Former New York Mayor Bill de Blasio and his wife, Chirlane McCray, announced Wednesday that they are separating after nearly 30 years in an interview with The New York Times. Their story begins with an “aha” moment in the middle of what the article calls yet another “stale Saturday night of binge-watching TV” together.
“Why aren’t you in love anymore?” Mr de Blasio reportedly asked his wife, a question likely to sound familiar to anyone in a long-term relationship who has felt the slow decline of lust and excitement.
Admittedly, the couple – who are not divorcing and will continue to share the Brooklyn townhouse where they raised their children – have had to deal with other complicating factors that go far beyond mundane weekend plans. , among them the grueling pace of electoral politics and the failure of Mr. de Blasio. presidential candidacy.
Still, for those who see a kernel of themselves in the couple’s story, experts say there are some simple but helpful questions to ask yourself and your partner before they’re too late.
Am I honest about what I want?
Falling into comfortable patterns isn’t inherently a problem, nor necessarily a red flag if you’re not as physically affectionate with your partner as you once were, said Megan Murphy, licensed mental health counselor and co-founder of ‘Expansive Therapy, an LGBTQ-focused psychotherapy group.
“I think it’s fabulous to binge on something with a loved one on the couch!” she said laughing. But what the article about their separation describes is that moment or scenario in which a couple realizes, “Oh, I think we want something more,” Ms Murphy said.
Ms. Murphy encourages people in relationships to ask themselves: what do I want from my relationship? And do I understand?
“Can you be honest with yourself about it, and then can you bring that honesty to the relationship?” she says.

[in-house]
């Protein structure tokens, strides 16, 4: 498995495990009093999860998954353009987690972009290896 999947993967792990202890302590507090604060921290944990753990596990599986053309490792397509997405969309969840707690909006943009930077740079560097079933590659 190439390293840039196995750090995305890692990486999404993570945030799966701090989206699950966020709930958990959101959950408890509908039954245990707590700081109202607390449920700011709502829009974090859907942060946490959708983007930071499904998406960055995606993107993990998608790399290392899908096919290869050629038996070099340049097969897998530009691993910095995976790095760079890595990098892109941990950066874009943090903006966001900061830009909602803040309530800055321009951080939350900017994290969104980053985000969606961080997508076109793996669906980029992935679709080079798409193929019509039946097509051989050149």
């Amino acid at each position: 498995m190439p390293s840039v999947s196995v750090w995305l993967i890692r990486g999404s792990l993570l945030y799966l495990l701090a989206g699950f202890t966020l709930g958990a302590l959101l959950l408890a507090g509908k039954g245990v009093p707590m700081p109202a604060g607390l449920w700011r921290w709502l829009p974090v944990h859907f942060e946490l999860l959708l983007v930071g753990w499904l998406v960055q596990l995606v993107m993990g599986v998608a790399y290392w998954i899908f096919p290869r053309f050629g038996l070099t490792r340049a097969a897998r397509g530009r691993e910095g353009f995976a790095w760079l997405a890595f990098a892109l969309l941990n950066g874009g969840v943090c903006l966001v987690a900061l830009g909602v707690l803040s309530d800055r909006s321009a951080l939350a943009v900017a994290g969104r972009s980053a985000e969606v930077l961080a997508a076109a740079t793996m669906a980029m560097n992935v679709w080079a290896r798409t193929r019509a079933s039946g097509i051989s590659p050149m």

Of course, these are big and often thorny questions to explore, and Ms Murphy pointed out that therapy can help. Sometimes it can be helpful to start with individual therapy rather than couples therapy, she added, because it provides a safe environment in which to say what you want out loud.
Do things between us seem stale?
Elizabeth Earnshaw, a licensed marriage and family therapist and author of the book “I Want It to Work,” often counsels couples who worry about patterns they might have fallen into.
In the case of a couple who spends a lot of time watching TV, for example, she encourages thinking about questions such as: is this a way to stop you both from connecting?
“Be honest and direct about what you notice, and also ask what they noticed,” Ms Earnshaw said. “Something like, ‘Hey baby, things seem stale. Have you noticed that? Then ask what your partner might need to feel recommitted to the relationship with you.
Galena Rhoades, a clinical psychologist and research professor at the University of Denver, said it might be helpful for couples to have “mini assessments” or “checkups” in which they ask themselves things like : Are we satisfied with the way things are going? ?
Experts sometimes recommend having check-ins as often as daily, but the general idea is to have them often enough that you can “make those little adjustments along the way,” Dr. Rhoades said.
Are we bringing enough energy to our relationship?
Relationship experts who spoke to The Times did not work with Mr. de Blasio and Ms. McCray and were loath to speculate about what contributed to the end of their relationship. However, Ms Earnshaw noted that the partners both described how outside pressures and demands on their time kept them apart.
It might seem obvious, but sometimes couples need to be reminded that it takes energy to keep romantic relationships alive, Ms Earnshaw said – although she acknowledged how difficult it was for anyone facing the myriad of pressures from work, parenthood and other stressors. life. (Dr. Rhoades also noted that Mr. de Blasio and Ms. McCray were in a privileged position, financially and in terms of community support and resources, which may make the separation easier.)
Still, couples should strive to “constantly assess” what matters to them and do what they can to set limits and boundaries around daily tasks that drain energy from their relationship, said Mrs Earnshaw. She added that it might help to start by asking yourself: what role do stress and turmoil play in your life together?
“When couples stay in a state of low energy towards the relationship,” Ms Earnshaw said, “it becomes harder and harder to get out of it.”